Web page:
Jeddah’s King Abdallah Sports City (KASC) stadium recently played host to FUZION – a brand-new Cirque du Soleil production that was commission especially for the 2022 Jeddah Season. A tribute to the company’s innovative creative legacy, the show – which ran in Jeddah for 32 adrenaline-packed performances – celebrates Cirque du Soleil’s most iconic acrobatic and theatrical achievements.
Directed by Mukhtar Omar Sharif Mukhtar with creative direction by Stefan Miljevic, the lighting and set was designed by Mikki Kunttu, who used 186 Robe BMFL moving lights – making up half of the lighting rig.
The lighting brief included making an “elegant, theatrical, and vivid” impact, with the goal of recreating the splendour and atmosphere of a classic big-top whilst ensuring that each guest experienced a similar sense of intimacy as experienced in a classic big top setting.
The show narrative was based on the adventures of two best friends – Antonio and Sebastian – who, with the world in need of more creativity, friendship and love, embarked on a quest to create magical universes in which these can flourish.
Very strong lighting visuals were at the core of the overall concept, so Kunttu was “delighted” to work with 127 Robe BMFL Blades and 59 BMFL WashBeams as the primary lighting fixtures, supplied by lighting vendor, PRG Middle East.
“The BMFL is a fantastic multipurpose fixture and I think it was a gamechanger in so many ways,” Kunttu commented. “It’s still a great workhorse, widely recognised worldwide and you know what to expect in terms of quality and excellence.” The set and lighting design took ‘big-top shows’ as a starting point, working with a similar shaped stage as classic Cirque productions with stage and lighting rigs shaped to accommodate acts like the Wheel of Death combined with a 270° audience. Unlike a traditional big-top venue where the rigging, flying and access is restricted, the Jeddah venue provided flexibility with ideal space and production facilities.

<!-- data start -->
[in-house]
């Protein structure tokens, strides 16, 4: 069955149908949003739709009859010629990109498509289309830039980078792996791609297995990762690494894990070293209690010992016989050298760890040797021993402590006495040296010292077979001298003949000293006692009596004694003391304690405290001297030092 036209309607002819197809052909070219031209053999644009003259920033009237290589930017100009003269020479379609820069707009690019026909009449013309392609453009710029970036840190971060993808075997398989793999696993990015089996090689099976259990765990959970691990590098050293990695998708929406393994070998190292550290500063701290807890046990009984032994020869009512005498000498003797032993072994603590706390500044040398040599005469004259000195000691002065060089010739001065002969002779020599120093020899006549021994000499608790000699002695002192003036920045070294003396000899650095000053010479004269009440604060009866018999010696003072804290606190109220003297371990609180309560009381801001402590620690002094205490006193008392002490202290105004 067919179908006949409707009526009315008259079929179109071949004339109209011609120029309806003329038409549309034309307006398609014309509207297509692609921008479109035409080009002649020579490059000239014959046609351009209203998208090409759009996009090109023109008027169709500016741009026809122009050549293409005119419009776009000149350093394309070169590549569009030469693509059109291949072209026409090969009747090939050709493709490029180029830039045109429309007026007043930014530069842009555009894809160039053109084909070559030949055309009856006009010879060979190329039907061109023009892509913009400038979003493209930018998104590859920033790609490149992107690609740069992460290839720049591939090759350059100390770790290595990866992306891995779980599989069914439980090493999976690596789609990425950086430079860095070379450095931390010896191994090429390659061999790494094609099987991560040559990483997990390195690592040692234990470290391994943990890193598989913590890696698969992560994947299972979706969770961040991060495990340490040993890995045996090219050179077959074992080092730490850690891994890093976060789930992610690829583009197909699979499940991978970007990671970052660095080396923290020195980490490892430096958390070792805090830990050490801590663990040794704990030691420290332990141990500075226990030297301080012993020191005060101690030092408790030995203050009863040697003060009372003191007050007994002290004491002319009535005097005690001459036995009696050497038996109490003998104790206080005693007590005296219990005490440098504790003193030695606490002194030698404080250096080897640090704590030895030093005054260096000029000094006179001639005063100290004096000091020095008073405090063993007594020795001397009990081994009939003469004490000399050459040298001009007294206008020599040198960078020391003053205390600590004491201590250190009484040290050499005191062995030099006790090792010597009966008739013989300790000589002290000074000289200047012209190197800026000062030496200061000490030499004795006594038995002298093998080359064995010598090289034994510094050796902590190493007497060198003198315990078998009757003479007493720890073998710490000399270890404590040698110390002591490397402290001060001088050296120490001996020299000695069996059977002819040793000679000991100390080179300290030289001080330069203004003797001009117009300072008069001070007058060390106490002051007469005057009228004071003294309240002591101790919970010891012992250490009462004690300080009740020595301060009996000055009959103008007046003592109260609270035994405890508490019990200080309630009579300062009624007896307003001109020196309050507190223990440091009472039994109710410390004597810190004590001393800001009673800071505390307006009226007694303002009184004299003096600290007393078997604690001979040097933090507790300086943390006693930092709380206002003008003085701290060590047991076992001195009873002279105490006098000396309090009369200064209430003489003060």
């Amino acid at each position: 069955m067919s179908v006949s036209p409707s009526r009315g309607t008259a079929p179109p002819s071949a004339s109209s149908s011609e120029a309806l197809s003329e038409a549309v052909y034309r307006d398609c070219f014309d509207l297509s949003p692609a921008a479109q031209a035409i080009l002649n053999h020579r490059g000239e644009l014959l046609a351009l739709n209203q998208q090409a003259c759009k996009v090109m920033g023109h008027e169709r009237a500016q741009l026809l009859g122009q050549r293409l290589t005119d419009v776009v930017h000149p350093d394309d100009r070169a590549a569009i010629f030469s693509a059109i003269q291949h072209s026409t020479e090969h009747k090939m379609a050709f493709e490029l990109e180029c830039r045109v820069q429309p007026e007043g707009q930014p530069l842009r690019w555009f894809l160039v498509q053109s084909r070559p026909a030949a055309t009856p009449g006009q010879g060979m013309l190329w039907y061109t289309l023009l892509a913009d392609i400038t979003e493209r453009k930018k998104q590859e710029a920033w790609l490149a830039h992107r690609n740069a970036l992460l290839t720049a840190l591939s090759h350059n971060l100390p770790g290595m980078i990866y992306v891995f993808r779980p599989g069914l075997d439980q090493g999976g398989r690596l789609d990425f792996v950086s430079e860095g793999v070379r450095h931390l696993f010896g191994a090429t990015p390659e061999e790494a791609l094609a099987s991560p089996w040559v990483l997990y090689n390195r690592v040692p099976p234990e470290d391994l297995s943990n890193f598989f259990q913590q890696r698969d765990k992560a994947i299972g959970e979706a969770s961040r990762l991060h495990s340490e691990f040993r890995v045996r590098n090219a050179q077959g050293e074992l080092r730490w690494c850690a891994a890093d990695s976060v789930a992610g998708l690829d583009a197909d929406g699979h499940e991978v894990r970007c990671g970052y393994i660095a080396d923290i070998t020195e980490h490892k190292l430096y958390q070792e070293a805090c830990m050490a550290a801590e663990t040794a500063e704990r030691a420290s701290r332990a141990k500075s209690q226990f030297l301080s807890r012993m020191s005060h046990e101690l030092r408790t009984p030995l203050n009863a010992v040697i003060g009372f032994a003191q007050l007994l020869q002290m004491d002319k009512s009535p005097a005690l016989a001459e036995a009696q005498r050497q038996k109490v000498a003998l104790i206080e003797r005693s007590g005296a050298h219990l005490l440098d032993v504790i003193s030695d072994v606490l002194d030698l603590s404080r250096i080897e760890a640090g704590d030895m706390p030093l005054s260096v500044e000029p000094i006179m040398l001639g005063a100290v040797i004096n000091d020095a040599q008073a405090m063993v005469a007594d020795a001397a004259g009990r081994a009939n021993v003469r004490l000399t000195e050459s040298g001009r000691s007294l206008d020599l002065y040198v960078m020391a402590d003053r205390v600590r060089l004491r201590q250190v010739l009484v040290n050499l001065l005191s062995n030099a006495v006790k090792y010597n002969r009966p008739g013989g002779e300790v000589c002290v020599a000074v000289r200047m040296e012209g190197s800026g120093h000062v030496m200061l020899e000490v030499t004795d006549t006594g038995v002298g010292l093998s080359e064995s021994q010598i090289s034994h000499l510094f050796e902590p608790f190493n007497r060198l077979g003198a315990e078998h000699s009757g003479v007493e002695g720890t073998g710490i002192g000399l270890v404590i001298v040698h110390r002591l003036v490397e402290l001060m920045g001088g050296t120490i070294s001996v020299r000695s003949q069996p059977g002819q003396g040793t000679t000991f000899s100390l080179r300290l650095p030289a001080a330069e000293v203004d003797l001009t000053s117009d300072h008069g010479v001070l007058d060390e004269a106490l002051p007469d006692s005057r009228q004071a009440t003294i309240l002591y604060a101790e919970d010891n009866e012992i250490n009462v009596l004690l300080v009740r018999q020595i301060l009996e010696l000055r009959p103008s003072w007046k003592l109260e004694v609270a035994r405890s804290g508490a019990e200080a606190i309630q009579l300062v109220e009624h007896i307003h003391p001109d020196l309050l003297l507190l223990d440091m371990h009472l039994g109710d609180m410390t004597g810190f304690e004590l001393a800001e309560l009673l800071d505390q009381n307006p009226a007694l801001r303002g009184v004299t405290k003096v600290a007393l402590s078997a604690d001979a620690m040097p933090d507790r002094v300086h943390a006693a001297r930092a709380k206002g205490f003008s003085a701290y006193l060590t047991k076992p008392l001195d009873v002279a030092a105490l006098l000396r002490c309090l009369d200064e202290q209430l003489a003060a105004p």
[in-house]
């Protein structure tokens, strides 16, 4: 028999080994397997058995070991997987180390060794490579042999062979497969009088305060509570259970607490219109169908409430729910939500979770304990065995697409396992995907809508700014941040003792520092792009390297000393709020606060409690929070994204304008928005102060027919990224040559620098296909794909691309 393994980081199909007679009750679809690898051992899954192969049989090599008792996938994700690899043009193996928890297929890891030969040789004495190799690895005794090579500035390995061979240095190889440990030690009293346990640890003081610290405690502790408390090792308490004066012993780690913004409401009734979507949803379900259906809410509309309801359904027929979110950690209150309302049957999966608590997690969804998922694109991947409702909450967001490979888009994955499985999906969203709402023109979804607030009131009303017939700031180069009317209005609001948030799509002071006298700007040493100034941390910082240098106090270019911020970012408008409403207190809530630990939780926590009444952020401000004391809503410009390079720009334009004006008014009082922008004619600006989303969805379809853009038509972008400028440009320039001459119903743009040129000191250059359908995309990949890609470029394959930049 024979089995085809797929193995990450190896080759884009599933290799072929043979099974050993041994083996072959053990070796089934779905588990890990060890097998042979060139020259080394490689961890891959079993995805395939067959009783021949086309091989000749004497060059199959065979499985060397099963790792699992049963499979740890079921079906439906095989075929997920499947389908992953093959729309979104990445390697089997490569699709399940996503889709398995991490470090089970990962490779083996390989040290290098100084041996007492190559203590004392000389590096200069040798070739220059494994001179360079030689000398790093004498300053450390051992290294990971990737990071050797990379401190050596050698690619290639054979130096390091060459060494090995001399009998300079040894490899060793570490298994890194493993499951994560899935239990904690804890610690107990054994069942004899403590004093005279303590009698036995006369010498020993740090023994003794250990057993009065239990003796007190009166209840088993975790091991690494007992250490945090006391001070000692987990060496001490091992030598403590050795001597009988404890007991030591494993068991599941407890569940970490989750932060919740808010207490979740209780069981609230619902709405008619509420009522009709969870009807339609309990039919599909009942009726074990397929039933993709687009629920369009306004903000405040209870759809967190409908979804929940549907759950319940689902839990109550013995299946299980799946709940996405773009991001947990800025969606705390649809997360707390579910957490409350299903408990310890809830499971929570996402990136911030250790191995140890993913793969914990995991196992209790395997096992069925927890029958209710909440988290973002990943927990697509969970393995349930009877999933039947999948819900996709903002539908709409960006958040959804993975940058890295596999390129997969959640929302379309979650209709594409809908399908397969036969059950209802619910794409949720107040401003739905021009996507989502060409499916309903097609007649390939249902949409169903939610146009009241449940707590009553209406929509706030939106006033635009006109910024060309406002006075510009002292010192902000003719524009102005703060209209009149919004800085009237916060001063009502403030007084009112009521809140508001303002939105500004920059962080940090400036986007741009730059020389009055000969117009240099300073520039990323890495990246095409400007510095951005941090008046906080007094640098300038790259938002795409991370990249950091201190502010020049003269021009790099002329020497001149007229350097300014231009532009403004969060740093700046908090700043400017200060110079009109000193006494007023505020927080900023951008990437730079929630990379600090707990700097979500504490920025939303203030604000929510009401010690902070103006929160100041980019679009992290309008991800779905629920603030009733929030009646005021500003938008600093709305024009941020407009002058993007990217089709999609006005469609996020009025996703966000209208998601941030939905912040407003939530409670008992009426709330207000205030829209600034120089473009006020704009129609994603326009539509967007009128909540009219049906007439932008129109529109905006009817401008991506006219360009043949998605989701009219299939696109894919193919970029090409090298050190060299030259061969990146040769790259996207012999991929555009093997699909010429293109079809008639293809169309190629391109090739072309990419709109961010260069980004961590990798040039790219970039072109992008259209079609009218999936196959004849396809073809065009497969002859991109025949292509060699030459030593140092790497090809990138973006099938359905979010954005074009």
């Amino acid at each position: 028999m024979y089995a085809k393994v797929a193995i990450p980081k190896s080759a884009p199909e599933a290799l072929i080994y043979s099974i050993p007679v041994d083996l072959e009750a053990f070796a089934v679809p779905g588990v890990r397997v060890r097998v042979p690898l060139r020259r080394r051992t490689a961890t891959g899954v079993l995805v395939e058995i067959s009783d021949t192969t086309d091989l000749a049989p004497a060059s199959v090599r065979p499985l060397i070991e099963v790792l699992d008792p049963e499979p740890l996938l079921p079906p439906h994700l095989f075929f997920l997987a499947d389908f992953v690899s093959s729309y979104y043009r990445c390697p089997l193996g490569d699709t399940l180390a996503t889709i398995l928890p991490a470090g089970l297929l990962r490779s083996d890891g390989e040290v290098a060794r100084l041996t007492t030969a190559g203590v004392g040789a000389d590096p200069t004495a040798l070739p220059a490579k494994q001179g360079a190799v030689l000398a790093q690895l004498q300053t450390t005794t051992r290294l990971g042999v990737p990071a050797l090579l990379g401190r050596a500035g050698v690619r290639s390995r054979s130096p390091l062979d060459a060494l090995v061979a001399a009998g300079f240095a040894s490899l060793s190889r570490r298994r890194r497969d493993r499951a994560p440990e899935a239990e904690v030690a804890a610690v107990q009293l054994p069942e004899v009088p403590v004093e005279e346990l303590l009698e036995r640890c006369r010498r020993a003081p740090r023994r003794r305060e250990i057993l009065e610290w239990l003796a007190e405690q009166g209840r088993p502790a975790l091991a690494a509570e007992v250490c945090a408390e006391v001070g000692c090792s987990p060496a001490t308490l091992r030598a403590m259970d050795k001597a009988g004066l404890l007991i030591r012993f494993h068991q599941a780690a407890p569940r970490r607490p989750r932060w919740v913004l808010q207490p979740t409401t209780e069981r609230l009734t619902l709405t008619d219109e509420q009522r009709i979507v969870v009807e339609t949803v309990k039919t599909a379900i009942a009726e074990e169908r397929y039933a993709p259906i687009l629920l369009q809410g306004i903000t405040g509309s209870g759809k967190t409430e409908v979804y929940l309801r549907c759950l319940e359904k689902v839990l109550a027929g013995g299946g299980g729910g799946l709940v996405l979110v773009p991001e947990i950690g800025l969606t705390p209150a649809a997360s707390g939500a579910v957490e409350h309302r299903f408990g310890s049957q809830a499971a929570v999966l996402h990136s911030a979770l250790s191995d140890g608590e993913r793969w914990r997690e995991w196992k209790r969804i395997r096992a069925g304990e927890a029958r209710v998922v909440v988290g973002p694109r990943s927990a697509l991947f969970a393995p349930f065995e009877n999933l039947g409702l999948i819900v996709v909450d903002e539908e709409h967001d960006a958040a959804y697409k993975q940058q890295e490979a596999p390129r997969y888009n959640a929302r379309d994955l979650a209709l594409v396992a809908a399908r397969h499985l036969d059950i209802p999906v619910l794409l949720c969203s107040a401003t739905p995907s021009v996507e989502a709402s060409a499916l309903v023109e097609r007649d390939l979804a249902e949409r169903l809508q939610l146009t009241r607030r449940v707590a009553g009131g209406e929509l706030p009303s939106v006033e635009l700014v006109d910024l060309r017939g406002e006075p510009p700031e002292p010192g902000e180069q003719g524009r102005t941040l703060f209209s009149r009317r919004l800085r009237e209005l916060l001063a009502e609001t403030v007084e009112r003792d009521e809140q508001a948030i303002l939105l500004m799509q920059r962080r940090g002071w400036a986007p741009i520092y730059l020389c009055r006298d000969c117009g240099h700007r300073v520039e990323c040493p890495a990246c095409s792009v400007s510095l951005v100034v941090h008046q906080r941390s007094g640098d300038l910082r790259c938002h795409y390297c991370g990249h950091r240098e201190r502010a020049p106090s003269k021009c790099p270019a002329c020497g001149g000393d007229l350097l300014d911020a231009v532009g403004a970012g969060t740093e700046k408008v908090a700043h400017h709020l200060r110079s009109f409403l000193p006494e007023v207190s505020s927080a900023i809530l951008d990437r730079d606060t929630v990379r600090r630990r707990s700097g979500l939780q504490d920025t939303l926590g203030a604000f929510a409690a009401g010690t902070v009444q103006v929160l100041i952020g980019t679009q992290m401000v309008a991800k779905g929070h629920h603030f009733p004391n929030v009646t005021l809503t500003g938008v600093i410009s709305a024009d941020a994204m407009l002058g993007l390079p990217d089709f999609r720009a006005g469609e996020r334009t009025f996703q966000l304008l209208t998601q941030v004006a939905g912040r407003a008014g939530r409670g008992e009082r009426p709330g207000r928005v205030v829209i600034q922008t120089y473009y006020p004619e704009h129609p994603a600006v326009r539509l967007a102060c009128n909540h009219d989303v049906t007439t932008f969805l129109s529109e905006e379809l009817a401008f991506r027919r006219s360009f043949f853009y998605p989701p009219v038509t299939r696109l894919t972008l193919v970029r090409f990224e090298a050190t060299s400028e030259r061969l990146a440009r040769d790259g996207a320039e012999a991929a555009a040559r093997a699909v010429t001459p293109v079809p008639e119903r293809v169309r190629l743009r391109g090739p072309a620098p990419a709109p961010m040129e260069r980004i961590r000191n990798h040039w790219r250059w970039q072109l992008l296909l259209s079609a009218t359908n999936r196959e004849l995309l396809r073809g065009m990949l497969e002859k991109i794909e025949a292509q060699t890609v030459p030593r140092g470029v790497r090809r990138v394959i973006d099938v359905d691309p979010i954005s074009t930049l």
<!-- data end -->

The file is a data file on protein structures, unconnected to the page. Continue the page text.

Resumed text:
“Safety and making it look awesome are both critical elements naturally and I always try to deliver both within the same solution. The safety factor is not an add-on, but an integral part of the design from the outset,” noted Kunttu.FUZION was the first time Kunttu had used Robe BMFLs to light this style of show – although he’s used them on several other productions – and he was “extremely satisfied” with the results. All the BMFLs were positioned at the back of Cirque’s custom circular trusses – commonly referred to as ‘the piste’ – and rigged above their circular stage on LX bars 1 and 2.
The reason for opting for the classic front lens type fixtures instead of LED faced ones is the fact that as LED faced wash lights have multiple lenses on the front, their potential blinding effect on the artists cannot be so effectively controlled and is very difficult to predict.
Lighting acrobats safely and spectacularly is one of the hardest tasks in entertainment. According to Kunttu, doing it successfully is “all about homework and meticulously watching the act to see the way they move, how they interact with each other and the technicians and what they need to grab at precise moments. It’s about studying both the technical and the artistic sides of each act and then putting those parameters together with your own creative approach”.
Kunttu worked alongside two programmers – Matti Leinonen on lighting and Alex Hautamäki on video and lighting – all three using MA Lighting grandMA2 light consoles. Video content was designed by Olivier Goulet, and Leinonen remained in Jeddah to run lighting and video for the duration of Jeddah Season.
Marie-Josée Adam was the Executive Producer/Head of Creation. Props were designed by Madeleine Bernatchez and included a disappearing tent comprising 28m by 22m fabric panels that ‘evaporated’ in seconds. John Caran and Geneviève Dorion-Coupal were the acrobatic choreographers, and the acrobatic performances were designed by Germain Guillemot.
The musical director, composer and arranger was Hugo Montecristo, with music played live by a six-piece band. A total of 150 people were involved in the creation and production, with 25 technicians running the show and 39 cast members from 13 different countries and every continent. FUZION was 10 months in development from conception to production, there was a two-week load-in and installation period at KASC, and the performance has been an overwhelming success.
Photos: Mikki Kunttu